This comes amid increasing concerns about the residential care sector’s vulnerability to the spread of coronavirus. One of the UK’s fastest growing companies, Elder uses bespoke technology to security vet and match the support it provides and run the logistics. It recently raised £8.2million second round funding from Acton Capital and MMC Ventures to scale the operation. Clients are self-funders, often in their mid-80s, who have homes with space to accommodate another person both for longer term and respite support.
“We are the alternative, the viable choice beyond the care home so people can stay safe but independent in their own home. This is 97 percent prefer anyway. This way they have help they can rely on and an individual with a personality that suits them,” explains Elder co-founder and chief executive Peter Dowds.
“They can also keep their GP and potentially enjoy better health, studies show the risk of a hip fracture for example is reduced by 46 percent.
“We meet everyone before we employ them, but can get a carer matched within 48 hours because of our scheduling and scaleable technology.
“We have a ratings and feedback system for clients, regular meetings with carers which offer further layers of security and price-wise we’re competitive – it costs around £1,300 a week in care and £895 with Elder.
“Interest was growing in our very different solution, but it has certainly soared with the impact of coronavirus.”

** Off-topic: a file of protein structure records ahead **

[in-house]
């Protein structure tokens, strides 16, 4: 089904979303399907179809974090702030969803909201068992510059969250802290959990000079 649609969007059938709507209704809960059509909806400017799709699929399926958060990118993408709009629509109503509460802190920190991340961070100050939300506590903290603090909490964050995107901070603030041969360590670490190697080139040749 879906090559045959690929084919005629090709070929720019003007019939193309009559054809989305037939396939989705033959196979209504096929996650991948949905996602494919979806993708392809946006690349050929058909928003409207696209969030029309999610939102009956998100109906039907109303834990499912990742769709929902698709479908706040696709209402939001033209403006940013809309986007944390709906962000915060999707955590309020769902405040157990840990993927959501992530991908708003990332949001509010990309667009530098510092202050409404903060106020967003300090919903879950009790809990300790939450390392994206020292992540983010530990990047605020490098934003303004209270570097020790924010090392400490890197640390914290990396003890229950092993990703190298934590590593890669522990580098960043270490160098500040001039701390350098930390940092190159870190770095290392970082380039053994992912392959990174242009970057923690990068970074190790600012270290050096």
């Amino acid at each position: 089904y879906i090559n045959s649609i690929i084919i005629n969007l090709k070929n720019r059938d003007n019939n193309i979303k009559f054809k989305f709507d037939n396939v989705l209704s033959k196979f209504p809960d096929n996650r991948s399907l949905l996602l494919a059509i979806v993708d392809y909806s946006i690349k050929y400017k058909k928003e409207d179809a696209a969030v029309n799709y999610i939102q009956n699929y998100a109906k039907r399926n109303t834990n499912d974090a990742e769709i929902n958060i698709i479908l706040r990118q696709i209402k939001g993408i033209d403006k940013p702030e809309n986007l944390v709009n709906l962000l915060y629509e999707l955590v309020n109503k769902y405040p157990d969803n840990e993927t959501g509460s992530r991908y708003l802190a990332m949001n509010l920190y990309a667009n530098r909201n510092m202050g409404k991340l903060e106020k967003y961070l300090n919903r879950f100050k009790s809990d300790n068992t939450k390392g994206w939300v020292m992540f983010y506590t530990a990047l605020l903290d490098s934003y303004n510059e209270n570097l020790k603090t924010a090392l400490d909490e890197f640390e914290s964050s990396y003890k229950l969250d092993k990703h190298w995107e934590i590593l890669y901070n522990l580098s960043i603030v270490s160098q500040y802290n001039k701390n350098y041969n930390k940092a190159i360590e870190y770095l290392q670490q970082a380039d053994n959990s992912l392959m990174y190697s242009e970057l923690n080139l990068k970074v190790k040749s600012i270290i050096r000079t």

Set up in 2016, the business has secured £16.5 million in venture capital so far, employs 100 staff in cities across the UK from Edinburgh to London and expects a £30 million turnover this year.
Its band of self-employed carers numbers 3,000 – average age 46, working in every region save the Outer Hebrides.
Seeing the problems close relatives faced and how the numbers of over-85s are set to double to three million by 2043 were the deciding factors for Dowds, who previously owned a technology-enabled cleaning services firm.
“It was time to develop alternatives to a system which has an ingrained bias towards the status quo and the traditional, institutional setting,” he says.
“We are now delivering the equivalent of an average-sized care home every 12 days and are very well aware of the pressures the social care system faces.
“In 2017 care home insolvencies increased by 83 percent. Financial unsustainability is going to continue in the sector because of the aggressive leaseback agreements and unfeasible returns many are based on.”
Elder’s chief challenge at first was providing specific reassurances around vetting (it has triple background checks) and explaining how the service works.
At that point it was also supplying alongside care on a temporary, hourly basis. “Then we realised this was too logistically complex and now offer a purely full-time segment,” says Dowds.
“This was an enormous decision, but the right one in hindsight. There was no manual because we are the first and now proving there is a market.”
Going forward Elder’s task is to be more visible as people begin to think about when they will go into care.
“Most enter through the health system and we need to build on the relationships we already have with NHS Trusts and Clinical Commissioning Groups,” he adds. “Our solution can help people leave hospital and free up beds in wards.”
Looking ahead Elder sees the chance to license its technology, but its focus for now will remain on building a recognisable brand in the UK’s social sector, applying “impeccable attention to detail”, says Dowds.
“We are part of a profound cultural shift taking place about ageing.”